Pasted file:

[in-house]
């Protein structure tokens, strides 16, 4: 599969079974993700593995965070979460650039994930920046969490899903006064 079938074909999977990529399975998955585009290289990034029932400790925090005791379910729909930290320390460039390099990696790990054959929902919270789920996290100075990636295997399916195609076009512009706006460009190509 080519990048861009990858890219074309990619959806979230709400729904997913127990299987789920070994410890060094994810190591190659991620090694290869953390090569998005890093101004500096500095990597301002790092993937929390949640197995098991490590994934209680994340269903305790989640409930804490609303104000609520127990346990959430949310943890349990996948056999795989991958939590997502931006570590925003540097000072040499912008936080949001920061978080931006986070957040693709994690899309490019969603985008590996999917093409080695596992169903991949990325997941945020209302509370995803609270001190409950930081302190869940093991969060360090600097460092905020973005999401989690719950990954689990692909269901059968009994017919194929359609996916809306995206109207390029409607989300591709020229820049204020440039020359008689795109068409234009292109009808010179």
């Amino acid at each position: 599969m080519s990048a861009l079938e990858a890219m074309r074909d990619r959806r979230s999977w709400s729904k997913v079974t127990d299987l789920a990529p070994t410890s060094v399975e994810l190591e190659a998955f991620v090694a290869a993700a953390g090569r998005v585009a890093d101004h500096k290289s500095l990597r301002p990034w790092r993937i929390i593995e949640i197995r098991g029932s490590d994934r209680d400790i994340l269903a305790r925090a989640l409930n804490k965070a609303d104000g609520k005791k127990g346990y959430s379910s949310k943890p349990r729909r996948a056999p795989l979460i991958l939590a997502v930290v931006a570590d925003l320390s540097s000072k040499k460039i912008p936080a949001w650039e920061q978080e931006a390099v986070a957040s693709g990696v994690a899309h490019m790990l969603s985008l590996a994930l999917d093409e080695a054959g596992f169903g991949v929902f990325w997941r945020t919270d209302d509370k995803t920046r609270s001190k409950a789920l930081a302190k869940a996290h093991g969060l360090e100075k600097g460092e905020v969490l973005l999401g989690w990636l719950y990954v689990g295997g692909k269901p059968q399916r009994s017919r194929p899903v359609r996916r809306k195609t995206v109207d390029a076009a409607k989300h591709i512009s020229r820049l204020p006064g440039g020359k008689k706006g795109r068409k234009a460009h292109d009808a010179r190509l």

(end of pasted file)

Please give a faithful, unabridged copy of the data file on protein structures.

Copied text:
[in-house]
């Protein structure tokens, strides 16, 4: 599969079974993700593995965070979460650039994930920046969490899903006064 079938074909999977990529399975998955585009290289990034029932400790925090005791379910729909930290320390460039390099990696790990054959929902919270789920996290100075990636295997399916195609076009512009706006460009190509 080519990048861009990858890219074309990619959806979230709400729904997913127990299987789920070994410890060094994810190591190659991620090694290869953390090569998005890093101004500096500095990597301002790092993937929390949640197995098991490590994934209680994340269903305790989640409930804490609303104000609520127990346990959430949310943890349990996948056999795989991958939590997502931006570590925003540097000072040499912008936080949001920061978080931006986070957040693709994690899309490019969603985008590996999917093409080695596992169903991949990325997941945020209302509370995803609270001190409950930081302190869940093991969060360090600097460092905020973005999401989690719950990954689990692909269901059968009994017919194929359609996916809306995206109207390029409607989300591709020229820049204020440039020359008689795109068409234009292109009808010179």
């Amino acid at each position: 599969m080519s990048a861009l079938e990858a890219m074309r074909d990619r959806r979230s999977w709400s729904k997913v079974t127990d299987l789920a990529p070994t410890s060094v399975e994810l190591e190659a998955f991620v090694a290869a993700a953390g090569r998005v585009a890093d101004h500096k290289s500095l990597r301002p990034w790092r993937i929390i593995e949640i197995r098991g029932s490590d994934r209680d400790i994340l269903a305790r925090a989640l409930n804490k965070a609303d104000g609520k005791k127990g346990y959430s379910s949310k943890p349990r729909r996948a056999p795989l979460i991958l939590a997502v930290v931006a570590d925003l320390s540097s000072k040499k460039i912008p936080a949001w650039e920061q978080e931006a390099v986070a957040s693709g990696v994690a899309h490019m790990l969603s985008l590996a994930l999917d093409e080695a054959g596992f169903g991949v929902f990325w997941r945020t919270d209302d509370k995803t920046r609270s001190k409950a789920l930081a302190k869940a996290h093991g969060l360090e100075k600097g460092e905020v969490l973005l999401g989690w990636l719950y990954v689990g295997g692909k269901p059968q399916r009994s017919r194929p899903v359609r996916r809306k195609t995206v109207d390029a076009a409607k989300h591709i512009s020229r820049l204020p006064g440039g020359k008689k706006g795109r068409k234009a460009h292109d009808a010179r190509l």